Article | Published:

Non-cell-autonomous driving of tumour growth supports sub-clonal heterogeneity

Nature volume 514, pages 5458 (02 October 2014) | Download Citation

Abstract

Cancers arise through a process of somatic evolution that can result in substantial sub-clonal heterogeneity within tumours. The mechanisms responsible for the coexistence of distinct sub-clones and the biological consequences of this coexistence remain poorly understood. Here we used a mouse xenograft model to investigate the impact of sub-clonal heterogeneity on tumour phenotypes and the competitive expansion of individual clones. We found that tumour growth can be driven by a minor cell subpopulation, which enhances the proliferation of all cells within a tumour by overcoming environmental constraints and yet can be outcompeted by faster proliferating competitors, resulting in tumour collapse. We developed a mathematical modelling framework to identify the rules underlying the generation of intra-tumour clonal heterogeneity. We found that non-cell-autonomous driving of tumour growth, together with clonal interference, stabilizes sub-clonal heterogeneity, thereby enabling inter-clonal interactions that can lead to new phenotypic traits.

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Acknowledgements

We thank J. DeGregori, A. Goldman, A. Rozhok, M. Gonen and members of the Polyak and Michor laboratories for their critical reading of this manuscript and discussions. We thank L. Cameron in the DFCI Confocal Microscopy for her technical support. This work was supported by the Dana-Farber Cancer Institute Physical Sciences-Oncology Center (U54CA143798 to F.M.), CDRMP Breast Cancer Research Program W81XWH-09-1-0561 (A.M.), Cellex Foundation (V.A.), Deutsche Akademie der Naturforscher Leopoldina LPDS 2012-12 (P.M.A.) and the Breast Cancer Research Foundation (K.P.).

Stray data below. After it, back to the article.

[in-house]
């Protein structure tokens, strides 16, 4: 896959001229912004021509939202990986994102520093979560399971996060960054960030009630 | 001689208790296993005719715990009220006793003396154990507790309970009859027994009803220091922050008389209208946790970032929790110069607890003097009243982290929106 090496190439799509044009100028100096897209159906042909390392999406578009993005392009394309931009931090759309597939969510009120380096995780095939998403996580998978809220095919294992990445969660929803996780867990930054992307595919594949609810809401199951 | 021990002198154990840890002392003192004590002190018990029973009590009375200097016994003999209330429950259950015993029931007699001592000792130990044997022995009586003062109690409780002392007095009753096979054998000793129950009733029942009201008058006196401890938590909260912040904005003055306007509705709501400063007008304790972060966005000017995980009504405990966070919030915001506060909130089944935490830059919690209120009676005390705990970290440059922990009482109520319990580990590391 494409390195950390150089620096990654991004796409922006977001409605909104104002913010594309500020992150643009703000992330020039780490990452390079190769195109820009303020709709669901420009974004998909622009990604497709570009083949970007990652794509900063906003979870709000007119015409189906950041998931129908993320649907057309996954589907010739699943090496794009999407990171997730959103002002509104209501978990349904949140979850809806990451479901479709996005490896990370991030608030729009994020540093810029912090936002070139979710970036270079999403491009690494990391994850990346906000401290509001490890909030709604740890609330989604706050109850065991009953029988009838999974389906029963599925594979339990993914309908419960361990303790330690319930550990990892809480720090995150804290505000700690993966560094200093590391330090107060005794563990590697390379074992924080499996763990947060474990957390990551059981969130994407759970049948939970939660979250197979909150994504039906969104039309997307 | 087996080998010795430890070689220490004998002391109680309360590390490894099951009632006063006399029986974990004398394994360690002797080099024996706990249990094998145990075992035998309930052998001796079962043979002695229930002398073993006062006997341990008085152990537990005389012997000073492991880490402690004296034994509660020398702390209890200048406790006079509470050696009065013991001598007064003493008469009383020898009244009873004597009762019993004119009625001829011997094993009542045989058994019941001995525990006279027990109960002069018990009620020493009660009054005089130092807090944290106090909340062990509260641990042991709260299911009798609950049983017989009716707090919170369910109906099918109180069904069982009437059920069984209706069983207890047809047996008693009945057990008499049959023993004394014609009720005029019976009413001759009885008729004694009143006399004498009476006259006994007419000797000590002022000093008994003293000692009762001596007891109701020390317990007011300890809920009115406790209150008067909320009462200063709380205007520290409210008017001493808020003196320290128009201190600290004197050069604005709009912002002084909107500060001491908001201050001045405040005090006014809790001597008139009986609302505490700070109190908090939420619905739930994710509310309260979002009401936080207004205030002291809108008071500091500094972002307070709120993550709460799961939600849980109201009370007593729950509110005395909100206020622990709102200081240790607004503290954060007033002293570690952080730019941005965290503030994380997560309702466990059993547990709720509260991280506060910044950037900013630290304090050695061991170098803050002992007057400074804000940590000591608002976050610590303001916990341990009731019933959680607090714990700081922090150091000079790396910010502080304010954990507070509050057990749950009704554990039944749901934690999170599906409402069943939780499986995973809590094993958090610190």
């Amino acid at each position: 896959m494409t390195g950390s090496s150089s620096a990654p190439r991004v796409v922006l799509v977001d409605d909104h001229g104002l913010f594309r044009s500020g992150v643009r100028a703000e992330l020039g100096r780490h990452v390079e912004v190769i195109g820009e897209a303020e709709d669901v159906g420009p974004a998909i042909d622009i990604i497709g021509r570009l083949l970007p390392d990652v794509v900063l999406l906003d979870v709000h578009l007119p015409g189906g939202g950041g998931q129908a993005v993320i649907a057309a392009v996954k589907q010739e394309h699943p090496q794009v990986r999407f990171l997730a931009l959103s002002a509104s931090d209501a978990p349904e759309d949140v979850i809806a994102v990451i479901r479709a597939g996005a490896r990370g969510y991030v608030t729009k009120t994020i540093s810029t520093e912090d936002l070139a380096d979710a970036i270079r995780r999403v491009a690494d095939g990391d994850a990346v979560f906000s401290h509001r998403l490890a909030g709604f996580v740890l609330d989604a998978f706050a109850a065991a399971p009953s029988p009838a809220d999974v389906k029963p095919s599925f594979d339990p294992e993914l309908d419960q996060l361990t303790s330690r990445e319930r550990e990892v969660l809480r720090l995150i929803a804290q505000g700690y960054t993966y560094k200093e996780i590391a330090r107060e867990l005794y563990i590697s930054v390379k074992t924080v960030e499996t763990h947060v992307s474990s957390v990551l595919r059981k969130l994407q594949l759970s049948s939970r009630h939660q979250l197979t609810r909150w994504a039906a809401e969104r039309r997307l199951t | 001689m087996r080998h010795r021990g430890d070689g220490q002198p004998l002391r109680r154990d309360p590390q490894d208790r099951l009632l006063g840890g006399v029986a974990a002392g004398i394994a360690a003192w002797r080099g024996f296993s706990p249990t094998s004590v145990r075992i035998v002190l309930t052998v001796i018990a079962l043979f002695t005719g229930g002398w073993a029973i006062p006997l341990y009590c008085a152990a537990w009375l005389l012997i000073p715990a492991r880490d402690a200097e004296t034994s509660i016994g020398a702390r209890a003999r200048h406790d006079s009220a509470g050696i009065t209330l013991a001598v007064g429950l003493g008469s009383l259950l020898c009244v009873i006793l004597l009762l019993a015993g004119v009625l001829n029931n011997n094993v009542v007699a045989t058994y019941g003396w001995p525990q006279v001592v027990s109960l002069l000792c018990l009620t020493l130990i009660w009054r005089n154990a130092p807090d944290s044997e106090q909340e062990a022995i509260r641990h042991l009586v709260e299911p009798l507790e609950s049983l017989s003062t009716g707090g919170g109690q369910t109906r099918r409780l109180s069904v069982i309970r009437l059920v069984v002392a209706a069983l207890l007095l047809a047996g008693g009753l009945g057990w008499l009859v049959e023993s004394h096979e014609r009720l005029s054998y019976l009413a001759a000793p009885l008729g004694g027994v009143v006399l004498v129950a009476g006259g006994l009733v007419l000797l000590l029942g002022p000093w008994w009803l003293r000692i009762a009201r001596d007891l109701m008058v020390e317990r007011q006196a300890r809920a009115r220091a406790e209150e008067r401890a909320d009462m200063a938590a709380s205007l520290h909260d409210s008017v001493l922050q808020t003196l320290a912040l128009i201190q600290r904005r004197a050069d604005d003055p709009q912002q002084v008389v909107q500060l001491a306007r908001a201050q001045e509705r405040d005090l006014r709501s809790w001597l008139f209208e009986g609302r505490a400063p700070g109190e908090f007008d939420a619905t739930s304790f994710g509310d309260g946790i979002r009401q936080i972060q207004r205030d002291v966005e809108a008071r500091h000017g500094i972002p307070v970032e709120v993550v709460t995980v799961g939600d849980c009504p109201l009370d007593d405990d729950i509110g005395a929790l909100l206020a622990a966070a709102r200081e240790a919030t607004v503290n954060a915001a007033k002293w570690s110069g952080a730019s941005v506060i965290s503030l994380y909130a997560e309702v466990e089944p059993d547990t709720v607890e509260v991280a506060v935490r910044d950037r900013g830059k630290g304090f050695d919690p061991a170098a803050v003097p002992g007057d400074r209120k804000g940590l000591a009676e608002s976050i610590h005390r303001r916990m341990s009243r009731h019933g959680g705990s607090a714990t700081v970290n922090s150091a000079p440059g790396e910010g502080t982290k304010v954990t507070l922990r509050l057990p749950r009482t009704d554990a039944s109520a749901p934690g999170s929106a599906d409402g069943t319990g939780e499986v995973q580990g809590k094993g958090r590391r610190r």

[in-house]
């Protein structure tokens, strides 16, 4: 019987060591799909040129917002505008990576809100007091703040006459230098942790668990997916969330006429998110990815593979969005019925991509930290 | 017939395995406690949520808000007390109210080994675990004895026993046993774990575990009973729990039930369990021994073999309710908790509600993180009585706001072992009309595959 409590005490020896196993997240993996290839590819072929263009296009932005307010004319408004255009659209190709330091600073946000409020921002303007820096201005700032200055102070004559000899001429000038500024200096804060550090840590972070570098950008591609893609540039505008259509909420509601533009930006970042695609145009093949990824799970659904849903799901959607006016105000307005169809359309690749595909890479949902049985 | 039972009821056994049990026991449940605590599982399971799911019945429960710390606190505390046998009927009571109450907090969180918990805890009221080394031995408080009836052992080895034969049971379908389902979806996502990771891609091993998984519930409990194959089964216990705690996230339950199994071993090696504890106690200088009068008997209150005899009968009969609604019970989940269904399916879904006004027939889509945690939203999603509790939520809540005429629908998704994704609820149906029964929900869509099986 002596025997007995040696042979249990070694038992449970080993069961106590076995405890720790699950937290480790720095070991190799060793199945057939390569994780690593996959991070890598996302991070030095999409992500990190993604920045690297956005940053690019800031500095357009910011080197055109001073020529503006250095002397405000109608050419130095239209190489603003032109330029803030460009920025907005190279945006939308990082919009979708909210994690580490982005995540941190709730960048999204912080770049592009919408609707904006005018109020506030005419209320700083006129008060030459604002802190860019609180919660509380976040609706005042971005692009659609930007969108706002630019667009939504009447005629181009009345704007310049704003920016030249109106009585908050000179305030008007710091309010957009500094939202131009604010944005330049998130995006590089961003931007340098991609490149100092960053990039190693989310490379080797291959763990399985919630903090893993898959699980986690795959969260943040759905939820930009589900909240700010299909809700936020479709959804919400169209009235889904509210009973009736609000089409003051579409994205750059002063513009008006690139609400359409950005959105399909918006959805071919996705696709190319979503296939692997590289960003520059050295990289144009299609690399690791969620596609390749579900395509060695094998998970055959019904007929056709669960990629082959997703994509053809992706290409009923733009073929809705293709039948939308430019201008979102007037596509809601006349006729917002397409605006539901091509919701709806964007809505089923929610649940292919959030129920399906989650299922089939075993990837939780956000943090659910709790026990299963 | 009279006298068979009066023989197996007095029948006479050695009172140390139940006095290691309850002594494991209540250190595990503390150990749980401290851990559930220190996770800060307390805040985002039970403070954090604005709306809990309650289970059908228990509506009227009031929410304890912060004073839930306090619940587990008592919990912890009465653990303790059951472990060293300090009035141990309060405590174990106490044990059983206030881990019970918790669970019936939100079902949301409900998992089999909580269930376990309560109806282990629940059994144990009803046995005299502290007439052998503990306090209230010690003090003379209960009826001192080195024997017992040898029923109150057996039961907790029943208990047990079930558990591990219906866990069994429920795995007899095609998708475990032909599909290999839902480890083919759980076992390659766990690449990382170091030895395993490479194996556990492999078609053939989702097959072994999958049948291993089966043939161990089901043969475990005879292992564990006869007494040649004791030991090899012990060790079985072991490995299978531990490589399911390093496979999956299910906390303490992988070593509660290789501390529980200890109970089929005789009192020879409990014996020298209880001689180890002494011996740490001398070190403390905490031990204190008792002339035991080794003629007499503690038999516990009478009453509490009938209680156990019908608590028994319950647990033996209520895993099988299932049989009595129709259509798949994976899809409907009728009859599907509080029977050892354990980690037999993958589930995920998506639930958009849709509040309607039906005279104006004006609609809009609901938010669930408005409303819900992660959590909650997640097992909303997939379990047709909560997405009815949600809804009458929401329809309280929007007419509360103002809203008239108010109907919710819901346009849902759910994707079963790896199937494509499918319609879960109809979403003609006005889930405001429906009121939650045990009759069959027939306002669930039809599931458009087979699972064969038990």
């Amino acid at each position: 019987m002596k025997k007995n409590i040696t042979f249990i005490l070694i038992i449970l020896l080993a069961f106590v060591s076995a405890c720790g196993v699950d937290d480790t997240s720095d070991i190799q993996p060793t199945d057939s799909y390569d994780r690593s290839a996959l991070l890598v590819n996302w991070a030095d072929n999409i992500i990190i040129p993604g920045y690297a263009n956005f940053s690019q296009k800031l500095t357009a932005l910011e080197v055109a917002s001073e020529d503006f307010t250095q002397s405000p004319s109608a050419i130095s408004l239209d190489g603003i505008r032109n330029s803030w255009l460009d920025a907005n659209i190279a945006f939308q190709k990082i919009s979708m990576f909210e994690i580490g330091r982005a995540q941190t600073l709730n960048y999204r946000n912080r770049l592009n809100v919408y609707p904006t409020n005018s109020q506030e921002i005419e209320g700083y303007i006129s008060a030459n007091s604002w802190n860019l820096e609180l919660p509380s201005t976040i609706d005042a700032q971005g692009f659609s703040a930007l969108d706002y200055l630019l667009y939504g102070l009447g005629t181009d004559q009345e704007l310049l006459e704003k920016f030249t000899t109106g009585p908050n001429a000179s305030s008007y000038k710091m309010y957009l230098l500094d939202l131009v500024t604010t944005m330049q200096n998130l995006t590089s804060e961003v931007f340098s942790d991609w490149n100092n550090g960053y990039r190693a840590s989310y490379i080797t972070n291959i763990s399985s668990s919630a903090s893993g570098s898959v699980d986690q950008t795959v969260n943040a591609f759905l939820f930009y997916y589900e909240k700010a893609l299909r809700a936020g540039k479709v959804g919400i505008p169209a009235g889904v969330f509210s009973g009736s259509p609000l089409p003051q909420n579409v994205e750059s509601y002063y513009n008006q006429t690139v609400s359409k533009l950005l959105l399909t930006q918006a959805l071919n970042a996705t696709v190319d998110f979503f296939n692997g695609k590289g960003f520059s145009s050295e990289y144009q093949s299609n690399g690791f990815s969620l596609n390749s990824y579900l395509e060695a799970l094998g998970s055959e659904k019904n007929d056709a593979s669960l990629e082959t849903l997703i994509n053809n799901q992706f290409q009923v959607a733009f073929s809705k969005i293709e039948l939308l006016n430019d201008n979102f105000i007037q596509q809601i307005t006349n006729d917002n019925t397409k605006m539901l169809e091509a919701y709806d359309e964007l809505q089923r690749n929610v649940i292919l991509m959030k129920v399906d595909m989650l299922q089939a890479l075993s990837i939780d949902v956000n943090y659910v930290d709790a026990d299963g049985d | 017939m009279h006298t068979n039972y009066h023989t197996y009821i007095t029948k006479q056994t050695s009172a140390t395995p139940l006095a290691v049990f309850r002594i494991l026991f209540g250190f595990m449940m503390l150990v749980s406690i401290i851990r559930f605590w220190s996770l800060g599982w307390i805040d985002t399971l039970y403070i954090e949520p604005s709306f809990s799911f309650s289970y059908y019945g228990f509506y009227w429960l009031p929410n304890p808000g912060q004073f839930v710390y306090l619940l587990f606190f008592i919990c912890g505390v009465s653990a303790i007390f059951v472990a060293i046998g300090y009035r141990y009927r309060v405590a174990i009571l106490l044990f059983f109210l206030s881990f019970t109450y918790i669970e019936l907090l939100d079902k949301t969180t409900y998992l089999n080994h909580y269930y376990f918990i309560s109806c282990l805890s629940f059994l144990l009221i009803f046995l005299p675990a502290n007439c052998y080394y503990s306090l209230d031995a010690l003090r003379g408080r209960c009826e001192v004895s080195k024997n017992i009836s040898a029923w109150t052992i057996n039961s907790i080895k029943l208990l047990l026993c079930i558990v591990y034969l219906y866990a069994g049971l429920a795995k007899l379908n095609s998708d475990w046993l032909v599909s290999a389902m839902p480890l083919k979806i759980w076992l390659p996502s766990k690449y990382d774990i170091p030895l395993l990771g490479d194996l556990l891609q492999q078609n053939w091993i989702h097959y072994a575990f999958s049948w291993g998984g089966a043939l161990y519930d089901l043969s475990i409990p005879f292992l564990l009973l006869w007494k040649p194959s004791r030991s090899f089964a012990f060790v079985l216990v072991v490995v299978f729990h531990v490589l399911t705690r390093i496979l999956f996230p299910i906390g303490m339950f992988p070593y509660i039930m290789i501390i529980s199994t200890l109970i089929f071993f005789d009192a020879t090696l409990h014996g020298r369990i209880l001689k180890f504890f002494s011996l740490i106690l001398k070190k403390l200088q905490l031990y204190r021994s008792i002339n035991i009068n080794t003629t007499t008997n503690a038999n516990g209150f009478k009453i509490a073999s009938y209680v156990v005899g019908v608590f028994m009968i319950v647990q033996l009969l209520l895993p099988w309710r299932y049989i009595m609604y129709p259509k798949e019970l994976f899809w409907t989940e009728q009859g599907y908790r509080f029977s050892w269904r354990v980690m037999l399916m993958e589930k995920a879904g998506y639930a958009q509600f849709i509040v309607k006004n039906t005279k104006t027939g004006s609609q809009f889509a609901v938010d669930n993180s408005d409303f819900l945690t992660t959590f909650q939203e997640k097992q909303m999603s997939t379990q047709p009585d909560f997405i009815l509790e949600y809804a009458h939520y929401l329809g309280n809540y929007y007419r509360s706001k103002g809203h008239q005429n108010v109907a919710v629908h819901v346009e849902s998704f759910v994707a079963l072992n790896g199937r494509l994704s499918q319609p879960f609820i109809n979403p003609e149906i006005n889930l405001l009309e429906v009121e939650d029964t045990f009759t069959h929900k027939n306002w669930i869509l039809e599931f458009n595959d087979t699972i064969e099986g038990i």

Author information

Affiliations

  1. Department of Medical Oncology, Dana-Farber Cancer Institute, Boston, Massachusetts 02215, USA

    • Andriy Marusyk
    • , Doris P. Tabassum
    • , Vanessa Almendro
    •  & Kornelia Polyak
  2. Department of Medicine, Brigham and Women’s Hospital, Boston, Massachusetts 02115, USA

    • Andriy Marusyk
    • , Vanessa Almendro
    •  & Kornelia Polyak
  3. Department of Medicine, Harvard Medical School, Boston, Massachusetts 02115, USA

    • Andriy Marusyk
    • , Vanessa Almendro
    •  & Kornelia Polyak
  4. BBS Program, Harvard Medical School, Boston, Massachusetts 02115, USA

    • Doris P. Tabassum
    •  & Kornelia Polyak
  5. Department of Biostatistics and Computational Biology, Dana-Farber Cancer Institute, Boston, Massachusetts 02215, USA

    • Philipp M. Altrock
    •  & Franziska Michor
  6. Department of Biostatistics, Harvard School of Public Health, Boston, Massachusetts 02115, USA

    • Philipp M. Altrock
    •  & Franziska Michor
  7. Program for Evolutionary Dynamics, Harvard University, Cambridge, Massachusetts 02138, USA

    • Philipp M. Altrock
  8. Harvard Stem Cell Institute and the Broad Institute, Cambridge, Massachusetts 02138, USA

    • Kornelia Polyak

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Contributions

A.M. developed the experimental model, performed xenograft experiments and data analyses. D.P.T. performed immunohistochemical analyses and quantifications, and assisted with animal experiments. P.M.A. performed mathematical modelling and data analyses. V.A. assisted with image acquisition and analyses. K.P. supervised with help from F.M. All authors helped to design the study and write the manuscript.

Competing interests

The authors declare no competing financial interests.

Corresponding author

Correspondence to Kornelia Polyak.

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  1. 1.

    Supplementary Information

    This file contains a Mathematical Supplement, Supplementary References and Supplementary Tables 1-6.

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DOI

https://doi.org/10.1038/nature13556

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